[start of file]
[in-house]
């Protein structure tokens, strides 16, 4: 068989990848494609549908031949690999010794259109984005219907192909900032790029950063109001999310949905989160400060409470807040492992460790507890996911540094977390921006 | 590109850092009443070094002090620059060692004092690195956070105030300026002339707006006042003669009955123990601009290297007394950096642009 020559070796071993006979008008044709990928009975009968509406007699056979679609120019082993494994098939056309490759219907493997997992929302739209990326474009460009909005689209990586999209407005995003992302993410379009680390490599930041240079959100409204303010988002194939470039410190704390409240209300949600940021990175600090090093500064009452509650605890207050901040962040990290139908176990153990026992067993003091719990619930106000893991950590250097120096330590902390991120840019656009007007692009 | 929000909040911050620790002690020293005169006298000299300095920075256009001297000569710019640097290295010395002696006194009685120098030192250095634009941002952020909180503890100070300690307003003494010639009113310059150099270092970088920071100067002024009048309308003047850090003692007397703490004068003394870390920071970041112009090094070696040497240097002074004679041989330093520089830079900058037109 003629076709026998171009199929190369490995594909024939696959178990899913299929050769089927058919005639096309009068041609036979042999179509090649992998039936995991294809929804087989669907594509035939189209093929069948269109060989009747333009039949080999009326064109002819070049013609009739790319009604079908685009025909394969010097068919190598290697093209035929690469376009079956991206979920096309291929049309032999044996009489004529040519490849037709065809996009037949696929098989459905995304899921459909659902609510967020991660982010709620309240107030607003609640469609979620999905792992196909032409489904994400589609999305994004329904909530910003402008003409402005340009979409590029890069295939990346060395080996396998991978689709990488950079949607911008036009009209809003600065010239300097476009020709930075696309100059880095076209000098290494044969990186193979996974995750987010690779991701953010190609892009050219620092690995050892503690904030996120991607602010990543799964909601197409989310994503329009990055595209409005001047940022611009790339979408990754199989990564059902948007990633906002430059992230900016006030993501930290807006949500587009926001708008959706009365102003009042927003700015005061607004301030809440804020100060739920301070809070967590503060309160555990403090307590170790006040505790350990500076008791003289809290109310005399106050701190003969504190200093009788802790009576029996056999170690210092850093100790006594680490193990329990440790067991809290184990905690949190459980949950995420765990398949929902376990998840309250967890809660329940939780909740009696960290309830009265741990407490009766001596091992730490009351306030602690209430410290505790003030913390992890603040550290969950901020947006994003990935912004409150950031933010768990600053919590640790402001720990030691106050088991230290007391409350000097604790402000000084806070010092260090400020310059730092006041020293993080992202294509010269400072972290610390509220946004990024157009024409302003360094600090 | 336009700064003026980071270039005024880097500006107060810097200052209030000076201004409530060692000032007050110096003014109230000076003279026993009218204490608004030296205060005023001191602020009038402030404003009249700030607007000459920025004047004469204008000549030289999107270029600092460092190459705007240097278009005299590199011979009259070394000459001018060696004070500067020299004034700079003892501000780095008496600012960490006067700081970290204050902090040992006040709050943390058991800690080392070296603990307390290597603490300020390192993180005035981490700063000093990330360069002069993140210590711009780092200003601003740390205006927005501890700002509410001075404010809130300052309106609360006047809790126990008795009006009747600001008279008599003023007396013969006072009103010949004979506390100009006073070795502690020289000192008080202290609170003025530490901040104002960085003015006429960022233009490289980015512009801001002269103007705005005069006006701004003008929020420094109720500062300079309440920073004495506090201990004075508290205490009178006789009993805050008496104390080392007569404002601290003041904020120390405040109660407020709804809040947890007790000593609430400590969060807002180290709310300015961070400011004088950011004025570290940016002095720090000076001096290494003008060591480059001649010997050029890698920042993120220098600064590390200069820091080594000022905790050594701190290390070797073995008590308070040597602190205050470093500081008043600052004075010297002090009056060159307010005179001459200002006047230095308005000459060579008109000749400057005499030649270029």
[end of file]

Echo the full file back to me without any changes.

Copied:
[in-house]
């Protein structure tokens, strides 16, 4: 068989990848494609549908031949690999010794259109984005219907192909900032790029950063109001999310949905989160400060409470807040492992460790507890996911540094977390921006 | 590109850092009443070094002090620059060692004092690195956070105030300026002339707006006042003669009955123990601009290297007394950096642009 020559070796071993006979008008044709990928009975009968509406007699056979679609120019082993494994098939056309490759219907493997997992929302739209990326474009460009909005689209990586999209407005995003992302993410379009680390490599930041240079959100409204303010988002194939470039410190704390409240209300949600940021990175600090090093500064009452509650605890207050901040962040990290139908176990153990026992067993003091719990619930106000893991950590250097120096330590902390991120840019656009007007692009 | 929000909040911050620790002690020293005169006298000299300095920075256009001297000569710019640097290295010395002696006194009685120098030192250095634009941002952020909180503890100070300690307003003494010639009113310059150099270092970088920071100067002024009048309308003047850090003692007397703490004068003394870390920071970041112009090094070696040497240097002074004679041989330093520089830079900058037109 003629076709026998171009199929190369490995594909024939696959178990899913299929050769089927058919005639096309009068041609036979042999179509090649992998039936995991294809929804087989669907594509035939189209093929069948269109060989009747333009039949080999009326064109002819070049013609009739790319009604079908685009025909394969010097068919190598290697093209035929690469376009079956991206979920096309291929049309032999044996009489004529040519490849037709065809996009037949696929098989459905995304899921459909659902609510967020991660982010709620309240107030607003609640469609979620999905792992196909032409489904994400589609999305994004329904909530910003402008003409402005340009979409590029890069295939990346060395080996396998991978689709990488950079949607911008036009009209809003600065010239300097476009020709930075696309100059880095076209000098290494044969990186193979996974995750987010690779991701953010190609892009050219620092690995050892503690904030996120991607602010990543799964909601197409989310994503329009990055595209409005001047940022611009790339979408990754199989990564059902948007990633906002430059992230900016006030993501930290807006949500587009926001708008959706009365102003009042927003700015005061607004301030809440804020100060739920301070809070967590503060309160555990403090307590170790006040505790350990500076008791003289809290109310005399106050701190003969504190200093009788802790009576029996056999170690210092850093100790006594680490193990329990440790067991809290184990905690949190459980949950995420765990398949929902376990998840309250967890809660329940939780909740009696960290309830009265741990407490009766001596091992730490009351306030602690209430410290505790003030913390992890603040550290969950901020947006994003990935912004409150950031933010768990600053919590640790402001720990030691106050088991230290007391409350000097604790402000000084806070010092260090400020310059730092006041020293993080992202294509010269400072972290610390509220946004990024157009024409302003360094600090 | 336009700064003026980071270039005024880097500006107060810097200052209030000076201004409530060692000032007050110096003014109230000076003279026993009218204490608004030296205060005023001191602020009038402030404003009249700030607007000459920025004047004469204008000549030289999107270029600092460092190459705007240097278009005299590199011979009259070394000459001018060696004070500067020299004034700079003892501000780095008496600012960490006067700081970290204050902090040992006040709050943390058991800690080392070296603990307390290597603490300020390192993180005035981490700063000093990330360069002069993140210590711009780092200003601003740390205006927005501890700002509410001075404010809130300052309106609360006047809790126990008795009006009747600001008279008599003023007396013969006072009103010949004979506390100009006073070795502690020289000192008080202290609170003025530490901040104002960085003015006429960022233009490289980015512009801001002269103007705005005069006006701004003008929020420094109720500062300079309440920073004495506090201990004075508290205490009178006789009993805050008496104390080392007569404002601290003041904020120390405040109660407020709804809040947890007790000593609430400590969060807002180290709310300015961070400011004088950011004025570290940016002095720090000076001096290494003008060591480059001649010997050029890698920042993120220098600064590390200069820091080594000022905790050594701190290390070797073995008590308070040597602190205050470093500081008043600052004075010297002090009056060159307010005179001459200002006047230095308005000459060579008109000749400057005499030649270029």